People love people stories, and we have no shortage of them from Britannia’s rich history. The stories of working conditions, home life, and random antics never fail to capture attention. These stories are like classic radio – all the good stuff, none of the forgettable. Imagine though how these stories continue to create an image of mining that is not reflective of today’s reality.
That is where our Careers in Mining display will help change things.
Careers in Mining – the first thought you might have is that this is going to be a display aimed entirely at encouraging you to look into a job or career in mining. You would be partly right. The display, funded by the BC HR Taskforce, is intended to raise awareness of the types of work available in mining and its associated industries. However, it is also intended to present the stories of real people within the industry and provide a glimpse into modern mining from a personal perspective.
The installation consists of the stories of six people that work in mining as well a panel on the diversity of careers in mining. Together, the display represents different aspects and stages of mining from exploration to remediation. The first three stories went in on Monday (November 17). They are the stories of Steve Lavoie, mechanic, Loretta Mighton, haul truck driver, and Scott Weston, environmental scientist.
The stories of Anastasia Ledwon, geologist (P.Geo), Angela McConkey, master blaster, and Dave Potter, emergency responder as well as the diversity display went in today (November 19).
The initial plan for our Careers display had three of our spotlighted professionals located near our haul truck and three located near our tunnel entrance. The install by the haul truck went as planned. Installation near the tunnel was another matter.
When our maintenance crew looked at the area near the tunnel, they were concerned that they would not be able to dig deep enough for the concrete foundations before hitting bedrock – how fitting Angela, a master blaster, was one of the professionals to be profiled in this location.
We identified another feasible location, but it needed work – installation in this new location would be delayed until at least next spring. Where could we place these displays in the interim? We decided to place two of them on the route to the tunnel, and the third near our Assay. Thematically, it works for Dave, a mine rescue technician, and Anastasia, a geologist. As for Angela, her location as you head to the tunnel is guaranteed to get your attention – something important when it comes to working with explosives.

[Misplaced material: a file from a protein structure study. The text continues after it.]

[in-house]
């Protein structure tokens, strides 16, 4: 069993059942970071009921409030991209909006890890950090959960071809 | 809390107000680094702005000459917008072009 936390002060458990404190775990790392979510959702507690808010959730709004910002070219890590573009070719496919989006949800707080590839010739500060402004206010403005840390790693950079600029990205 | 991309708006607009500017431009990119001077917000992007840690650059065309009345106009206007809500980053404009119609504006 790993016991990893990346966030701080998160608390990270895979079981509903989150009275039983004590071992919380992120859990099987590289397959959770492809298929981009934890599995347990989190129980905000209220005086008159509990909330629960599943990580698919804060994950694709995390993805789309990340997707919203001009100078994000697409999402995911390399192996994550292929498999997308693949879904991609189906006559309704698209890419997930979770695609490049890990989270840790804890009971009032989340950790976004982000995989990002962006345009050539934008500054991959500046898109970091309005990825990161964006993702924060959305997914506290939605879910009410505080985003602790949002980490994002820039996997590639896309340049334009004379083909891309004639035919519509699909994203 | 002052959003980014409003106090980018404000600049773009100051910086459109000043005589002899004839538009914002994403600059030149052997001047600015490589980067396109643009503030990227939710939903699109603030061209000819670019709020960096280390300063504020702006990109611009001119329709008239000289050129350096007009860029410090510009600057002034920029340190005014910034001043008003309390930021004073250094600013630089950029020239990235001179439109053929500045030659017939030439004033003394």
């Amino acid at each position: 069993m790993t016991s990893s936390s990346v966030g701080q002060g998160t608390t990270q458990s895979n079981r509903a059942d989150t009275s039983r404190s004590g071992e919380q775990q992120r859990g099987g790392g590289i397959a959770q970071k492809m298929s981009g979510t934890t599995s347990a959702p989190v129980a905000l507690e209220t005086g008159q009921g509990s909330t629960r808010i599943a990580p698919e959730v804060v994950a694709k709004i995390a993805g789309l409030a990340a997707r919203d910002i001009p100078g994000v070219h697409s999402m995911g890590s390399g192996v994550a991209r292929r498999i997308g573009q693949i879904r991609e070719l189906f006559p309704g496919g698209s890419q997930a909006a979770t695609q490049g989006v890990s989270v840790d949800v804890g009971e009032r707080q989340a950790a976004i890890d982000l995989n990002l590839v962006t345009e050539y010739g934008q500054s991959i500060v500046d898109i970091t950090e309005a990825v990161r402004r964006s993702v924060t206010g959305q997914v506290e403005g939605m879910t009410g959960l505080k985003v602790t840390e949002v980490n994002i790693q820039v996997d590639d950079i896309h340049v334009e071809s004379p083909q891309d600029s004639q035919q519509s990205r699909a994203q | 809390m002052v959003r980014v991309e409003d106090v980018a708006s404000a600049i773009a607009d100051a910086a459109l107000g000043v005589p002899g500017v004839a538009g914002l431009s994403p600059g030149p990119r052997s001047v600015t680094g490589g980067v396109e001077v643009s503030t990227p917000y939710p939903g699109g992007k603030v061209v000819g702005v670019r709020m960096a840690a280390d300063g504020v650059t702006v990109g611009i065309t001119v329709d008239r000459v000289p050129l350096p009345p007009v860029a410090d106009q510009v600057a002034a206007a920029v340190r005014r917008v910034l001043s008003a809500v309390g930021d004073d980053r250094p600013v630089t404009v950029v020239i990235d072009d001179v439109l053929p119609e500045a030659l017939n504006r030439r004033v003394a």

The profiles include life-size cutouts, which immediately drew the attention of some of our staff members. More than one staff member has been startled to see a ‘person’ on site after hours. Of course, that moment of surprise was quickly replaced with laughter upon realizing the long awaited careers displays had gone in.
Initial observation has been that people are looking at the displays and even posing with the cut-outs. One thing is certain – the displays do get your attention.
Thank you to Steve, Loretta, Scott, Anastasia, Angela, and Dave. It is your stories that have made this display possible. Thank you as well to the companies – Hemmera, Huckleberry, Teck, SMS Equipment, Taseco, and UTM Exploration Services – for being supportive of this project. A sincere thank you also goes to the British Columbia HR Taskforce for providing funding as well as technical guidance, encouragement, and support for this project.
On your next visit to the Museum, be sure to take a modern look at mining with this display. You might be surprised.